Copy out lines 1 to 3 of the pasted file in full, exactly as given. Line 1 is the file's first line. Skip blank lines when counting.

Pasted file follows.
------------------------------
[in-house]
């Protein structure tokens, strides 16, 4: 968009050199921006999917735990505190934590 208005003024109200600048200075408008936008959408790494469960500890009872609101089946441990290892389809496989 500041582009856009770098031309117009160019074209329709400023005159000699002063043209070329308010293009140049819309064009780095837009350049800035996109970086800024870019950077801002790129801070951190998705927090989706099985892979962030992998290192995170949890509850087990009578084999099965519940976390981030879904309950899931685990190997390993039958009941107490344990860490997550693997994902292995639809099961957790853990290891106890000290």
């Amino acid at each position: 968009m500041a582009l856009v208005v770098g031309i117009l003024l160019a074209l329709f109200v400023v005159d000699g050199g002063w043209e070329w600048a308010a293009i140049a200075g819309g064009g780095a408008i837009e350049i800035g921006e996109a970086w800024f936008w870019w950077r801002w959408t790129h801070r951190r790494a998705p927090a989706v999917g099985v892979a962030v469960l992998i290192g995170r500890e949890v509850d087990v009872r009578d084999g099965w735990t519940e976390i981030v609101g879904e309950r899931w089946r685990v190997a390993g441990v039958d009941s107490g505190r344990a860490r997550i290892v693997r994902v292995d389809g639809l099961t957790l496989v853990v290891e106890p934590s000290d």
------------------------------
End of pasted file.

[in-house]
């Protein structure tokens, strides 16, 4: 968009050199921006999917735990505190934590 208005003024109200600048200075408008936008959408790494469960500890009872609101089946441990290892389809496989 500041582009856009770098031309117009160019074209329709400023005159000699002063043209070329308010293009140049819309064009780095837009350049800035996109970086800024870019950077801002790129801070951190998705927090989706099985892979962030992998290192995170949890509850087990009578084999099965519940976390981030879904309950899931685990190997390993039958009941107490344990860490997550693997994902292995639809099961957790853990290891106890000290």
């Amino acid at each position: 968009m500041a582009l856009v208005v770098g031309i117009l003024l160019a074209l329709f109200v400023v005159d000699g050199g002063w043209e070329w600048a308010a293009i140049a200075g819309g064009g780095a408008i837009e350049i800035g921006e996109a970086w800024f936008w870019w950077r801002w959408t790129h801070r951190r790494a998705p927090a989706v999917g099985v892979a962030v469960l992998i290192g995170r500890e949890v509850d087990v009872r009578d084999g099965w735990t519940e976390i981030v609101g879904e309950r899931w089946r685990v190997a390993g441990v039958d009941s107490g505190r344990a860490r997550i290892v693997r994902v292995d389809g639809l099961t957790l496989v853990v290891e106890p934590s000290d």